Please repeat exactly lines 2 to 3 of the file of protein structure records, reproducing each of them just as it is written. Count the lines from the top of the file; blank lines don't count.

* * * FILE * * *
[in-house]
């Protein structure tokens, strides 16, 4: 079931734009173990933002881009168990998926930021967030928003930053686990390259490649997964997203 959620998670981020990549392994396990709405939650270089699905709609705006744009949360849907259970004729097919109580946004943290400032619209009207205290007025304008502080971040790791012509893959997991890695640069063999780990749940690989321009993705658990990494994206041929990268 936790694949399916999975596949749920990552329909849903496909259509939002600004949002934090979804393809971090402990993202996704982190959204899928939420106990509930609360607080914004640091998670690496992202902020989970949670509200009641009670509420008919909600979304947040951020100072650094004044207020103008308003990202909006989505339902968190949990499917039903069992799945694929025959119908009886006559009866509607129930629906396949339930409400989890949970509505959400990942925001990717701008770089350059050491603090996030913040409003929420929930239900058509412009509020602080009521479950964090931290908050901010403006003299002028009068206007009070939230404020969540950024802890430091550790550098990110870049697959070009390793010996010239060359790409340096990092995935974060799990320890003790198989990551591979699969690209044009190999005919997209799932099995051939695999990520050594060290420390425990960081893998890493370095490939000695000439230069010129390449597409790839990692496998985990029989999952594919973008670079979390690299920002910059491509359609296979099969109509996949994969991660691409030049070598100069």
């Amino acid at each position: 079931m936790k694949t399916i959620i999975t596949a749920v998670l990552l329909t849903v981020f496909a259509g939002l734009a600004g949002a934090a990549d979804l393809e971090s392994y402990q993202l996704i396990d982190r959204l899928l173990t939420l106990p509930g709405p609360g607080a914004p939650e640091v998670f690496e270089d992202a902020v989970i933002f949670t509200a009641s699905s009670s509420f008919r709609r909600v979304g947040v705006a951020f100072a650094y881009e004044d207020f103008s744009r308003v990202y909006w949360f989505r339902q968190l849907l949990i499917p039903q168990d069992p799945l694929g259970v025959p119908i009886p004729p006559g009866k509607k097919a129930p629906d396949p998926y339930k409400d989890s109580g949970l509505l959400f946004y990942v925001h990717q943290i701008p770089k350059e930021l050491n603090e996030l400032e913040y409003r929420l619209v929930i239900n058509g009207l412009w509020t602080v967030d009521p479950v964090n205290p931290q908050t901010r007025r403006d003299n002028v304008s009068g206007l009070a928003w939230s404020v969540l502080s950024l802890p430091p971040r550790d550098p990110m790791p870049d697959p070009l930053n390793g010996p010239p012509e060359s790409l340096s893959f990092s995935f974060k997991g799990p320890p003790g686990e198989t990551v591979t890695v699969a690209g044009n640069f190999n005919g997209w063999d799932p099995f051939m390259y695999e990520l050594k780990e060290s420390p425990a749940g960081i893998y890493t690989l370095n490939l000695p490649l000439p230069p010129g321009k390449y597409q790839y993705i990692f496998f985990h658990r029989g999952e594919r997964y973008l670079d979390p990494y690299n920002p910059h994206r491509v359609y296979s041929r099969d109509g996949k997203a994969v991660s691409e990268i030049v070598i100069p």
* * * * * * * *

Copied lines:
């Protein structure tokens, strides 16, 4: 079931734009173990933002881009168990998926930021967030928003930053686990390259490649997964997203 959620998670981020990549392994396990709405939650270089699905709609705006744009949360849907259970004729097919109580946004943290400032619209009207205290007025304008502080971040790791012509893959997991890695640069063999780990749940690989321009993705658990990494994206041929990268 936790694949399916999975596949749920990552329909849903496909259509939002600004949002934090979804393809971090402990993202996704982190959204899928939420106990509930609360607080914004640091998670690496992202902020989970949670509200009641009670509420008919909600979304947040951020100072650094004044207020103008308003990202909006989505339902968190949990499917039903069992799945694929025959119908009886006559009866509607129930629906396949339930409400989890949970509505959400990942925001990717701008770089350059050491603090996030913040409003929420929930239900058509412009509020602080009521479950964090931290908050901010403006003299002028009068206007009070939230404020969540950024802890430091550790550098990110870049697959070009390793010996010239060359790409340096990092995935974060799990320890003790198989990551591979699969690209044009190999005919997209799932099995051939695999990520050594060290420390425990960081893998890493370095490939000695000439230069010129390449597409790839990692496998985990029989999952594919973008670079979390690299920002910059491509359609296979099969109509996949994969991660691409030049070598100069």
């Amino acid at each position: 079931m936790k694949t399916i959620i999975t596949a749920v998670l990552l329909t849903v981020f496909a259509g939002l734009a600004g949002a934090a990549d979804l393809e971090s392994y402990q993202l996704i396990d982190r959204l899928l173990t939420l106990p509930g709405p609360g607080a914004p939650e640091v998670f690496e270089d992202a902020v989970i933002f949670t509200a009641s699905s009670s509420f008919r709609r909600v979304g947040v705006a951020f100072a650094y881009e004044d207020f103008s744009r308003v990202y909006w949360f989505r339902q968190l849907l949990i499917p039903q168990d069992p799945l694929g259970v025959p119908i009886p004729p006559g009866k509607k097919a129930p629906d396949p998926y339930k409400d989890s109580g949970l509505l959400f946004y990942v925001h990717q943290i701008p770089k350059e930021l050491n603090e996030l400032e913040y409003r929420l619209v929930i239900n058509g009207l412009w509020t602080v967030d009521p479950v964090n205290p931290q908050t901010r007025r403006d003299n002028v304008s009068g206007l009070a928003w939230s404020v969540l502080s950024l802890p430091p971040r550790d550098p990110m790791p870049d697959p070009l930053n390793g010996p010239p012509e060359s790409l340096s893959f990092s995935f974060k997991g799990p320890p003790g686990e198989t990551v591979t890695v699969a690209g044009n640069f190999n005919g997209w063999d799932p099995f051939m390259y695999e990520l050594k780990e060290s420390p425990a749940g960081i893998y890493t690989l370095n490939l000695p490649l000439p230069p010129g321009k390449y597409q790839y993705i990692f496998f985990h658990r029989g999952e594919r997964y973008l670079d979390p990494y690299n920002p910059h994206r491509v359609y296979s041929r099969d109509g996949k997203a994969v991660s691409e990268i030049v070598i100069p």